This week’s patch and security advisory for a vulnerability in Microsoft Office is the perfect example of why enterprise administrators need to take Microsoft’s criticality ratings as a suggestion and not gospel.
Microsoft pushed security update MS13-051 through on Tuesday with a rating of Important, despite the fact that exploits have been in the wild and the vulnerability is previously unreported – a zero day. Microsoft’s reasoning is that significant user interaction is required to trigger the exploit, and that for now, the targeted attacks seem limited to Southeast Asia.
The vulnerability primarily affects Office 2003—Microsoft has not provided mainstream support for the productivity application suite since 2009; extended support ends next year. Office 2011 for Mac is also vulnerable, while newer versions for Windows are not.
“Microsoft rates it only as ‘Important’ because user interaction is required, but attackers have shown over and over that getting a user to open a file is quite straightforward,” said Wolfgang Kandek, CTO of Qualys. “They use social engineering techniques and send the ‘right’ content to the user under attack—documents that have professional names and contain information that is of interest to the target.”
Microsoft released five bulletins as part of its June 2013 Patch Tuesday security updates. Aside from a cumulative update for Internet Explorer, the Office patch had the highest risk on Microsoft’s exploitability index and shared the highest deployment priority.
Microsoft has released additional information on the Office vulnerability, which is described in CVE-2013-1331. The problem lies in the way Office handles PNG files; the length field of a chunk is not correctly checked, Microsoft said. The parsing code does not catch the value of a field when it exceeds an allowed number of bytes as per the W3c specification, Microsoft said, leading to a buffer overflow and remote code execution.
“Shellcode analysis shows that the exploit for this vulnerability was a classic stack based buffer overflow, which wrote far past the end of a buffer on the stack, thereby overwriting control data on the program’s stack, eventually leading to hijacking the program’s execution,” wrote Neil Sikka, a Microsoft Security Response Center engineer.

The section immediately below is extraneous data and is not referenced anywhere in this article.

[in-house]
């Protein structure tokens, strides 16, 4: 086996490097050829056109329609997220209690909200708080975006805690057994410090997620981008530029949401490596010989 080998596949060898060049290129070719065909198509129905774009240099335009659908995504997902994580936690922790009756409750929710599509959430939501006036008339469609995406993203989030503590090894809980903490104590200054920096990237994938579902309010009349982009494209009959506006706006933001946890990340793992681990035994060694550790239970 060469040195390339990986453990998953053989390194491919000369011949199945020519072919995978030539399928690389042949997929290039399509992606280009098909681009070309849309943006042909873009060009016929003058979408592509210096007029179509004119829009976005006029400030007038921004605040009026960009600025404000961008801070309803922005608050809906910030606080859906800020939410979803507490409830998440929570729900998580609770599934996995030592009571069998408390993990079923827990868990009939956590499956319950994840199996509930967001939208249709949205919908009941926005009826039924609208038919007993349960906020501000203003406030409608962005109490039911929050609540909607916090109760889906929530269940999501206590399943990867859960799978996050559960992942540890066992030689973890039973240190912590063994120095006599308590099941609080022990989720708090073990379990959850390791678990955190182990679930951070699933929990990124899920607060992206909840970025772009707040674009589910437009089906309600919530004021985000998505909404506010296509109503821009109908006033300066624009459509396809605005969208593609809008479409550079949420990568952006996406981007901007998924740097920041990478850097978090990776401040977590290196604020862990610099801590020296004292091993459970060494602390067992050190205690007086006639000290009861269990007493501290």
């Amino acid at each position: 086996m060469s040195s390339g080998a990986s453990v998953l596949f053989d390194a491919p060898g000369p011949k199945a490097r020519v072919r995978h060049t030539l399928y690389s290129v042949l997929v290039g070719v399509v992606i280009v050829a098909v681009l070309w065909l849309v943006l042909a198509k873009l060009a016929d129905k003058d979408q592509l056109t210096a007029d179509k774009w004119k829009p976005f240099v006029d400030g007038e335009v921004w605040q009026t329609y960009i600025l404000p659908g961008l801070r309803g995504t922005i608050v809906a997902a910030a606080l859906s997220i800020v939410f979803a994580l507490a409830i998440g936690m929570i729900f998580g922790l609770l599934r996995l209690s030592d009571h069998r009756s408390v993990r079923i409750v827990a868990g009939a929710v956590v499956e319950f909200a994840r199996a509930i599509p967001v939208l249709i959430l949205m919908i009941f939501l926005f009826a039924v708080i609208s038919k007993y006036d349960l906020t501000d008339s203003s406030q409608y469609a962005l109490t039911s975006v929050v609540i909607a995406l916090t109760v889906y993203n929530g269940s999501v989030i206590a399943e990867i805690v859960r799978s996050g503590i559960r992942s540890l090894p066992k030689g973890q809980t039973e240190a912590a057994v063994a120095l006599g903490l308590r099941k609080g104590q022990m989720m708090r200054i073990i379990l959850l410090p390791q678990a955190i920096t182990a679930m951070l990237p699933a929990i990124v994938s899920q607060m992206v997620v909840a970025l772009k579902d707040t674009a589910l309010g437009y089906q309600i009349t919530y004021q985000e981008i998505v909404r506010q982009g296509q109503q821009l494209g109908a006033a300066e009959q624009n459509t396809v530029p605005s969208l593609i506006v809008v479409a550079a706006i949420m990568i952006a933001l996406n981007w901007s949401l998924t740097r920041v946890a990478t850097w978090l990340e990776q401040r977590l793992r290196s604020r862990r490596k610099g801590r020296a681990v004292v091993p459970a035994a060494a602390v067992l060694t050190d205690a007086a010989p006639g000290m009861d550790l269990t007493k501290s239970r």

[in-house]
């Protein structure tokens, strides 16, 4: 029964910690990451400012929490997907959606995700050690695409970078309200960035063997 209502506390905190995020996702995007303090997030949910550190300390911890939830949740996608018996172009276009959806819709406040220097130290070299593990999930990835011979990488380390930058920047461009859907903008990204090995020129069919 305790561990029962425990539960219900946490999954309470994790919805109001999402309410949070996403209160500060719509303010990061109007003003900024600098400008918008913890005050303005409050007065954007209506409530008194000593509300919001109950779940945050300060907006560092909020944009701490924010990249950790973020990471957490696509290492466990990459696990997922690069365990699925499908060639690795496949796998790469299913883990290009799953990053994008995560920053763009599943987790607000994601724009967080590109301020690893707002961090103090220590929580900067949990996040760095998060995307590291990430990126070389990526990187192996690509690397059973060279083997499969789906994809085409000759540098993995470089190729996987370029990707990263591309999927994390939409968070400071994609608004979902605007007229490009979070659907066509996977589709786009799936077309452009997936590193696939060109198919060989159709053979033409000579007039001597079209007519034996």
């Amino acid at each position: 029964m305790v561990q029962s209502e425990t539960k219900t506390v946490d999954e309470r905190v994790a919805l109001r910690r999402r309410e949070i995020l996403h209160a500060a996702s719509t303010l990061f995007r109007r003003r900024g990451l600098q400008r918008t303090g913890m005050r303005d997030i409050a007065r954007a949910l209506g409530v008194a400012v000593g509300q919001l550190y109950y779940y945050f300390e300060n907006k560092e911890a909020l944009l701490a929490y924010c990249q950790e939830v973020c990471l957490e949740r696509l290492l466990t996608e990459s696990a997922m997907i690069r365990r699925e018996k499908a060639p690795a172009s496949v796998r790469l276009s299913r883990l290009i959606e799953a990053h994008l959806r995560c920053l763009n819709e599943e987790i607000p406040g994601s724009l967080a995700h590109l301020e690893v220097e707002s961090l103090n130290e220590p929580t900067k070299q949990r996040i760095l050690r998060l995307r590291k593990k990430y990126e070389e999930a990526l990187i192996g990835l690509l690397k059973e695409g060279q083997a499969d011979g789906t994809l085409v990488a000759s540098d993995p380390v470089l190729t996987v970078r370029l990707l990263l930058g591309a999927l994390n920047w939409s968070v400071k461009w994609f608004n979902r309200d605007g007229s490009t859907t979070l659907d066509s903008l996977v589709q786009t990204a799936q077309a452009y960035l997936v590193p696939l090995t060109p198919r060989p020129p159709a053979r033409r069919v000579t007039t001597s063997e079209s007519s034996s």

Newer versions of Office, as well as Microsoft’s EMET 3.0 tool, will mitigate the issue, Microsoft said.
“The attacks we observed were extremely targeted in nature and were designed to avoid being investigated by security researchers,” Sikka said.
Researcher Eric Romang said the malicious PNG files and the zero day have been in the wild since February. He found one sample targeting victims in Vietnam with a Word document holding information about a territory conflict between China and the Philippines. Romang and Microsoft said the malicious PNG files used in the exploits are not embedded in the Office docs, but instead reference a file loaded from a remote server hosted on a number of different domains.
“Attackers also equipped their servers with scripts which avoid serving the PNG exploit multiple times, in an effort to keep this 0day more concealed,” Sikka said. “We believe that the limited attacks observed were geographically located mostly in Indonesia and Malaysia.”
Romang looked at three of the malicious domains. One, intent[.]nofrillsspace[.]com is a free Web host that was still operational as of May 28. Romang said the domain’s IP address was hosted in the Russian Federation and has been associated with a number of previous attacks; he also found a Google cache of an Excel document mentioning this domain. A second similar domain, mister[.]nofrillsspace[.]com has not been available since May 27.
The document targeting victims in Vietnam was found on the bridginglinks[.]com domain, another free Web host located in the Netherlands, he said. Malicious activity was detected on April 4 by urlQuery and March 3 by Joe Sandbox, Romang said, the latter being one of the Vietnamese Word documents which had a creation date of Feb. 25 and a document named “VN học gì từ vụ Philippines kiện TQ”
Image from Eric Romang’s blog.